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An entrepreneur who once had to live in his car

Tod Wilson is the owner of Mr. Tod's Pie Factory, a wholesale and retail bakery with locations in Somerset and Englewood, N.J. He's also the first person ever to win "Shark Tank," and his life and business have both changed considerably in the more than four years since.

The path that led to his appearance was not an easy one. He was reduced to living out of his car at one particularly low point. But the sharks—the tycoons who decide whether or not to invest in each business—found his story compelling, and offered him a deal.

It may surprise some to learn that he ultimately decided not to take the $460,000 that he was offered, as he didn't want to give up a 50 percent stake in his business. But he said in an interview with CNBC.com that it hasn't really mattered.

(Read more: Minimum wage debate insane, says 'Mr. Wonderful')

Some of the goodies produced by Mr. Tod’s Pie Factory
Source: Liza Hughes
Some of the goodies produced by Mr. Tod’s Pie Factory

"You get on these kinds of networks and it's an open door," Wilson said. "My pies have been on 'Rachael Ray;' Jet magazine had me in their holiday gift guide. … I was there in 2009, and every day I still get phone calls about it. People say, 'I remember you on "Shark Tank"—it was inspirational. Can you come speak at our school?' Nobody knew it would be so big."

The exposure generated by his appearance on "Shark Tank" was enough to keep the company afloat. Mr. Tod's is now on the verge of entering its 13th year, and "on the whole, the business has grown tremendously," Wilson said.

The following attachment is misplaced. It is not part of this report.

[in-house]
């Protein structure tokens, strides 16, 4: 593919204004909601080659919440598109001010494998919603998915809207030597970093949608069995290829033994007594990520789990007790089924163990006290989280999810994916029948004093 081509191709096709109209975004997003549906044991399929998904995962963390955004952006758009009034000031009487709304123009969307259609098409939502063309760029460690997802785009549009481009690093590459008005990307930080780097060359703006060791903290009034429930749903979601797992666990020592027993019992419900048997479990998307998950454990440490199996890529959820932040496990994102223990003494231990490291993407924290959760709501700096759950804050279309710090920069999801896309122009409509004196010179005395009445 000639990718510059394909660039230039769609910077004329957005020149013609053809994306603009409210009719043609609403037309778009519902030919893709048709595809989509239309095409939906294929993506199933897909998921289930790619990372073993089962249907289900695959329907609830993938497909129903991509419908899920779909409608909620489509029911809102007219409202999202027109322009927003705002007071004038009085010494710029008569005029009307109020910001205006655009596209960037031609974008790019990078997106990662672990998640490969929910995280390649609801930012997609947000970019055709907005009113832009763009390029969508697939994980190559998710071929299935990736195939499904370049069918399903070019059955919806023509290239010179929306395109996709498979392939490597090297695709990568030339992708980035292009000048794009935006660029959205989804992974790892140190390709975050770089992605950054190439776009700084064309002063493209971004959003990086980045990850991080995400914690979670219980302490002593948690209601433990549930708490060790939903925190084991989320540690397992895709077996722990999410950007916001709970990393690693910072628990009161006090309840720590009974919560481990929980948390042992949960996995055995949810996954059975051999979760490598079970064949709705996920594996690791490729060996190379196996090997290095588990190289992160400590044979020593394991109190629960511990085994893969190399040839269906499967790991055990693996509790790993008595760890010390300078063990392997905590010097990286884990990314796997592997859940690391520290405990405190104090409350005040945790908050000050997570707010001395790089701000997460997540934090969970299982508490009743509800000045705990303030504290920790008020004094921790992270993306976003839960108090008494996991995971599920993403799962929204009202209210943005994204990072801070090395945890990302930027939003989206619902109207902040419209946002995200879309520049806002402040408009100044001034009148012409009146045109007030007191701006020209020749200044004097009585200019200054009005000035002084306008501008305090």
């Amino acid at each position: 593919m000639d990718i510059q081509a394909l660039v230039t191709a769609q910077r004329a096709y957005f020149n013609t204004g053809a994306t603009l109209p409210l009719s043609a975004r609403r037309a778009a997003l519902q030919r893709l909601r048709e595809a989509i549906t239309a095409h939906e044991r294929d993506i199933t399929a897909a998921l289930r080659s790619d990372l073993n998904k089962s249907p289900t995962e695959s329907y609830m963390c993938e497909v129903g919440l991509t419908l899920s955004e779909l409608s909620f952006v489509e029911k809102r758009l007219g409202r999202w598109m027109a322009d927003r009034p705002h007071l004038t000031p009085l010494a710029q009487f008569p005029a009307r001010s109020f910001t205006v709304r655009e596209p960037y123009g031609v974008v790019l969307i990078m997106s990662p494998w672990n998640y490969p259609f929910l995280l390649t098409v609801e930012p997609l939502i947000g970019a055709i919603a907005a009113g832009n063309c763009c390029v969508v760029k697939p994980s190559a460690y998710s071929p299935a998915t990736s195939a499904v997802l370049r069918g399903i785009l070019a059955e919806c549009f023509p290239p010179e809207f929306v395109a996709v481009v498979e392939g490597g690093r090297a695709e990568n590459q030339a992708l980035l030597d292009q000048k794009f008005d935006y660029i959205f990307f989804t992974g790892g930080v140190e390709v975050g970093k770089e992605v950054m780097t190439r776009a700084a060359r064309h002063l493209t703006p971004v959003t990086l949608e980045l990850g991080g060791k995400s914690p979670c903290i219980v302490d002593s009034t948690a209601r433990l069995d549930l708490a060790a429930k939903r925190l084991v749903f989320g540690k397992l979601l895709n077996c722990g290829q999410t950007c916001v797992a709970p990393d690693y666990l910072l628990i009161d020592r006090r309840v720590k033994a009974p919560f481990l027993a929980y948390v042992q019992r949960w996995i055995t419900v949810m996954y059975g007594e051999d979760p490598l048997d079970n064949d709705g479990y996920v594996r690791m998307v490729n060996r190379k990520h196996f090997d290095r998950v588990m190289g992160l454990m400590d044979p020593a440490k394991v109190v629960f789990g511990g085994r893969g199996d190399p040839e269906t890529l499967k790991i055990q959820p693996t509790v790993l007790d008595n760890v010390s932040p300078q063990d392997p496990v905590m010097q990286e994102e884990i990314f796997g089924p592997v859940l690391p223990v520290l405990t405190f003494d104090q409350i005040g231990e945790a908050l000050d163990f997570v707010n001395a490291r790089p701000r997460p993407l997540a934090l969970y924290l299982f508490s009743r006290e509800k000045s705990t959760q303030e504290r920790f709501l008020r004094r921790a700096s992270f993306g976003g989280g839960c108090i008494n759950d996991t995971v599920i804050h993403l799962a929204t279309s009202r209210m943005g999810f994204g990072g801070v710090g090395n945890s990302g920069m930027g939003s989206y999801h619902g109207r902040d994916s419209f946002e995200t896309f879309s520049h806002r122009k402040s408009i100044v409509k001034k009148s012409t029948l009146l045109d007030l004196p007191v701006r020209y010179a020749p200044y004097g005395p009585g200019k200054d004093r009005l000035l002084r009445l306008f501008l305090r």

(Read more: Ten tips for the perfect pitch)

Tod Wilson, owner of Mr. Tod’s Pie Factory, says "Shark Tank" opened doors for him.
Source: Liza Hughes
Tod Wilson, owner of Mr. Tod’s Pie Factory, says "Shark Tank" opened doors for him.

What advice would Wilson give fledgling entrepreneurs? It would primarily be the counsel he wishes he had received when he was starting out.

"You'll always need more than you budget, so if you think you need $50,000, ask for $100,000," he said. "It never works out like you say it's going to, so be aggressive in how much you ask for and be conservative in your projections."

Another bit of tried-and-true advice bears repeating to any rookie entrepreneur.

"You have to have persistence to weather the storm," Wilson said. "That's par for the course if you want to be a great one, like Ray Kroc or Howard Schultz. If you don't have that kind of mentality, it's not the kind of thing to sign up for."

Tuesdays have more bite with back-to-back episodes of "Shark Tank" on CNBC every Tuesday night.

Meet the Sharks

  • Mark is the highly successful entrepreneur and investor who founded HDNet, Broadcast.com and MicroSolutions.

  • Barbara Corcoran parlayed a $1,000 loan into a five-billion-dollar real estate business.

  • Lori Greiner started with one idea and turned it into a multi-million dollar international brand.

Show Times

Tuesdays 8p & 9p ET

Upcoming Episodes

Tuesday, August 26 at 8p | 11p ET
NBA Hall of Famer Bill Walton joins an entrepreneur in a pitch for his unique water bottle. Other pitches include an online business that can help people plan their own funeral, and a website site offering users real VIP access at the hottest nightlife events. Also, a follow-up story with Origaudio.

Tuesday, August 26 at 9p | 12a ET
An entrepreneur pitches a fragrance that claims to capture the scent of money, a woman brings in her luxury brand of soap and a man is overcome with emotion when it comes to his guitar learning system. Also, a “Mr. Mom” hopes his blue jean accessories spark an interest, and an update with Original Shrimp Burger.